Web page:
Blairgowrie and District Next Steps
What Hiking Does To The Brain Is Pretty Amazing
Abdominal Thrusts, a YouTube video
Physical Activity Guidelines early years under 5
Physical Activity Guidelines under 5 capable of walking
Physical Activity Guidelines 5 - 18
Physical Activity Guidelines 19 - 64
Physical Activity Guidelines over 64
show that walking can:
Reduce the risk of coronary heart disease and stroke
Lower blood pressure
Reduce high cholesterol and improve blood lipid profile
Reduce body fat
Enhance mental well being
Increase bone density, hence helping to prevent osteoporosis
Reduce the risk of cancer of the colon
Reduce the risk of non insulin dependant diabetes
Help to control body weight
Help flexibility and co-ordination hence reducing the risk of falls
Help reduce the incidence and onset of Alzheimers or dementia.
Davison & Grant 1993, US Dept of Health 1996, British Heart Foundation 2000)
is one of the easiest and safest exercises around. Although walking is not as
intense as aerobics or weight lifting it has a number of benefits. For starters
it’s kind to the joints, there are virtually no side effects and the risk of
injury is very low compared with other exercises. Even if you are currently
participating in a regular exercise routine, adding a steady walk will help.
Benefits of Walking
See this latest report from the BBC: Can you prescribe nature?
So, lowered blood pressure, less joint pressure, a decreased risk of stroke and an opportunity to keep excess weight at bay not enough to get you walking? How about a better night’s sleep, decreased stress, a better memory and less depression?
While walking boasts a number of physical benefits, it also can give the brain mental boosts as well. Some examples of the emotional benefits of exercise:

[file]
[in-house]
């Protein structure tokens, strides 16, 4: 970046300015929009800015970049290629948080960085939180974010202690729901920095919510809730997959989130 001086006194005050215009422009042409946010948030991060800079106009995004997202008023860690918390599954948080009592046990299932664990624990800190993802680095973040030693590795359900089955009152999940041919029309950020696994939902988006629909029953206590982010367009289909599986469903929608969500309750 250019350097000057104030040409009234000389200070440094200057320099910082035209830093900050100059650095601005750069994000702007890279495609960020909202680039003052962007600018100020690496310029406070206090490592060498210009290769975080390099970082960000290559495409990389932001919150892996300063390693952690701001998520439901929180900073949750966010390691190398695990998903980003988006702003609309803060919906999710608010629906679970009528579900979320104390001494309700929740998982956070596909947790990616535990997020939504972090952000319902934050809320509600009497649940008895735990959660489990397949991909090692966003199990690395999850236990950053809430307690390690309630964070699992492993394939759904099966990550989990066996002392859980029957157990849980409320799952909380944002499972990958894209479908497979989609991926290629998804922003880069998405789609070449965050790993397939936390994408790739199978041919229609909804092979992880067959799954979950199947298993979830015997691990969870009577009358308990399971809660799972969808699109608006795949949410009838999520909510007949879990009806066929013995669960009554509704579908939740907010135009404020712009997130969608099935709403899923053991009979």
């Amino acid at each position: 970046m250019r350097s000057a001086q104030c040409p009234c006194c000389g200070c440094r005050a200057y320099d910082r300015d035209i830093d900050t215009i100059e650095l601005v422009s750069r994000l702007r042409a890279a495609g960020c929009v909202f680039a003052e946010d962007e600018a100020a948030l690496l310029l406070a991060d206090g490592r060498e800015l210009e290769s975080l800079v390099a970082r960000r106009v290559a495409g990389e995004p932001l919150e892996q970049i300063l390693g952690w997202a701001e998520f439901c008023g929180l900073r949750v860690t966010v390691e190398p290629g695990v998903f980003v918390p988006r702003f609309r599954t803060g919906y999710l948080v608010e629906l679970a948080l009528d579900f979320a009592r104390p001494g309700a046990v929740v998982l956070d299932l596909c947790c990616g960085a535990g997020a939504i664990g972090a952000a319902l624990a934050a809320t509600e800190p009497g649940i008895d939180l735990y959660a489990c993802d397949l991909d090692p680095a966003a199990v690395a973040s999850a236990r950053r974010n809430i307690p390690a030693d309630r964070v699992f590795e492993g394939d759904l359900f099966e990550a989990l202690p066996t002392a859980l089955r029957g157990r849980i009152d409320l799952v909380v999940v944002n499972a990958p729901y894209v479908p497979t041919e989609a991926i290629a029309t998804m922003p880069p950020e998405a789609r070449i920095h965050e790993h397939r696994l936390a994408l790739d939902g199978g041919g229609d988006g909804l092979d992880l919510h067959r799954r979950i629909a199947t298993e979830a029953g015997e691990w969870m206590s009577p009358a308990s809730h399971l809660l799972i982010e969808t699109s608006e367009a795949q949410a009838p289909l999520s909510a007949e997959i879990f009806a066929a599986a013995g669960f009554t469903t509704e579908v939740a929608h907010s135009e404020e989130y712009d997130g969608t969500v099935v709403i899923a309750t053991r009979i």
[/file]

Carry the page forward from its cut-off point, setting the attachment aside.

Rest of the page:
Walking slows mental decline. A study of 6,000 women, ages 65 and older, performed by researchers at the University of California, San Francisco, found that age-related memory decline was lower in those who walked more. The women walking 2.5 miles per day had a 17-percent decline in memory, as opposed to a 25-percent decline in women who walked less than a half-mile per week.
Walking lowers Alzheimer’s risk. A study from the University of Virginia Health System in Charlottesville found that men between the ages of 71 and 93 who walked more than a quarter of a mile per day had half the incidence of dementia and Alzheimer’s disease, compared to those who walked less.
Walking improves sleep. A study from the Fred Hutchinson Cancer Research Centre in Seattle found that women, ages 50 to 75, who took one-hour morning walks, were more likely to relieve insomnia than women who didn’t walk.
Walking lightens mood. Research reported in the British Journal of Sports Medicine found that walking 30 minutes a day boosted the moods in depressed patients faster than antidepressants. Why? Walking releases natural painkilling endorphins in the body – and produces one of the emotional benefits of exercise. A California State University, Long Beach, study showed that the more steps people took during the day, the better their moods were.
these mental benefits of walking, it also serves as a form of meditation.
An outdoor stroll can help erase a bad day as you instead start to focus on the
surrounding environment. Carolyn S. Kortge began walking in the ’80s and
entered her first race-walking competition in the ’90s, eventually becoming a
USA Track and Field Association bronze and silver race-walking medalist.
Carolyn, who lives in Eugene, Ore., was diagnosed with osteoarthritis in 2004,
but continues to keep her mind off the pain in her knees and hands by walking
“When you’re walking there’s an opportunity for meditative intent. You can be silent and focus on creating a connection with your body through prayer, breathing or a phrase,” she says. “It’s a wonderful way of changing your focus.”
is the greenest, not to mention cheapest, method of travel. Fit more walking
into your lifestyle and reap the environmental and health benefits.
Walk and Get Happy
outdoors in fresh air and pleasant scenery should boost mood even more than
trudging on a treadmill in the lab. If you are feeling down, let your feet do
the walking to a better outlook.
physical and mental distance between you and the stress-causing environment.
away from the stressors to clear your head.
people carry stress by tensing their muscles. By getting into your correct
walking posture and form, you unknot those muscles and put them to work. How
the environment around you, enjoy the trees, flowers, birds, gardens, sky,
your body in motion, reconnect with yourself.
off stress-eating related calories.
time to work through problems and possible solutions as you walk.
and laugh with your walking partner to relieve the stress.
off steam and vent with your walking partner.
that there is more to life than your problems.
Lower your blood pressure and your heart health risk which can be increased by stress.